California’s patchwork of care for the undocumented: Where you live matters
(Photo: Andrew Nixon/Capital Public Radio)
Correction: An earlier version of this story misstated the number of uninsured Californians before the Affordable Care Act. There were 6.5 million uninsured Californians in 2013. The article also referred to Orange County’s safety net program as only serving U.S. citizens — it also serves legal permanent residents.
In the outpatient waiting room at Zuckerberg San Francisco General Hospital, Spanish and Chinese chatter spills from pharmacy windows as other patients doze on chairs or play on their phones.
When the overhead speaker beckons, they step forward with stacks of paperwork and walk out with brown paper prescription bags. The room is bustling with patients using Healthy San Francisco, one of California’s most comprehensive county health programs for people who don’t qualify for state or federal insurance because of their immigration status. Other counties cover fewer people, offer only basic services, or exclude the undocumented entirely.
As California looks at how to care for its remaining uninsured, the shifting patchwork of local programs will play a bigger — or smaller — role depending on the success of Gov. Gavin Newsom’s expansion plans. And while comprehensive care is elusive for the undocumented in all California counties, where a person lives can make all the difference in whether health care is available at all outside of emergency rooms.
Alice Kurniadi, a program manager with the San Francisco Department of Public Health, says getting people both preventive and follow-up care is key to bringing down costs and helping people live longer.
“Healthy San Francisco is kind of serving as a model,” she said. “It still is a program that’s needed, because we don’t have true universal coverage and there are people who are still left out.”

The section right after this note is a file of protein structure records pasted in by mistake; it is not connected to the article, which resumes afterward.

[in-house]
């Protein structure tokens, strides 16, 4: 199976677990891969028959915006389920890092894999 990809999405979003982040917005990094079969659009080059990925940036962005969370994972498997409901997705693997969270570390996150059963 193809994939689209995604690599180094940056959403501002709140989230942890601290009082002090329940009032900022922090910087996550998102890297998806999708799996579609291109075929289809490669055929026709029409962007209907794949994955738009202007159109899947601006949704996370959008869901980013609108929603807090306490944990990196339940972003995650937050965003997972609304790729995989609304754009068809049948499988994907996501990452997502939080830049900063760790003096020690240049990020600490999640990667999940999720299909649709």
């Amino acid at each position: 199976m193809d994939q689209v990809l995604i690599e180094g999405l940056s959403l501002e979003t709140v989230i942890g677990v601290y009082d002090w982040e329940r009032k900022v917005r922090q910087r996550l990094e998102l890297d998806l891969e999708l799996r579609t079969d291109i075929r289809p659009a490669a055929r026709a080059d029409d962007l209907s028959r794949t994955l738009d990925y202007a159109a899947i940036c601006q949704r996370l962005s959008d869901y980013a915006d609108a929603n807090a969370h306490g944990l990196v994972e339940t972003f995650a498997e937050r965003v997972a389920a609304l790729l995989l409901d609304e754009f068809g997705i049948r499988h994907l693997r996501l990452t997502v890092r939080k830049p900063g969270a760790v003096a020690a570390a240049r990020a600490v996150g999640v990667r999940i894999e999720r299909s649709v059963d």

A new report released Thursday by the Insure the Uninsured Project, a nonprofit group pushing for universal health care, shows that county programs for the medically indigent are generally serving fewer people now than they did before the Affordable Care Act. At the same time, more counties are offering some level of care to their undocumented population than ever before.
Because health providers seldom ask patients about immigration status, there’s no way to calculate how many undocumented people are served through county-run clinics and hospitals. But advocates say it’s a small fraction of the state’s 1.5 million undocumented and uninsured people in California, many of whom seek treatment only in emergency situations. Under state law, hospitals must treat all emergency patients.
Most counties provide primary care but getting care for chronic conditions that require specialists can be difficult. Counties with the leanest benefits leave people with untreated diabetes, hypertension or cancer — conditions that can lead to much more severe illness or even preventable death, according to Laurel Lucia, director of the Health Care Program at the UC Berkeley Labor Center.
Undocumented children are currently covered by Medi-Cal and the full cost of their non-emergency care is paid by the state.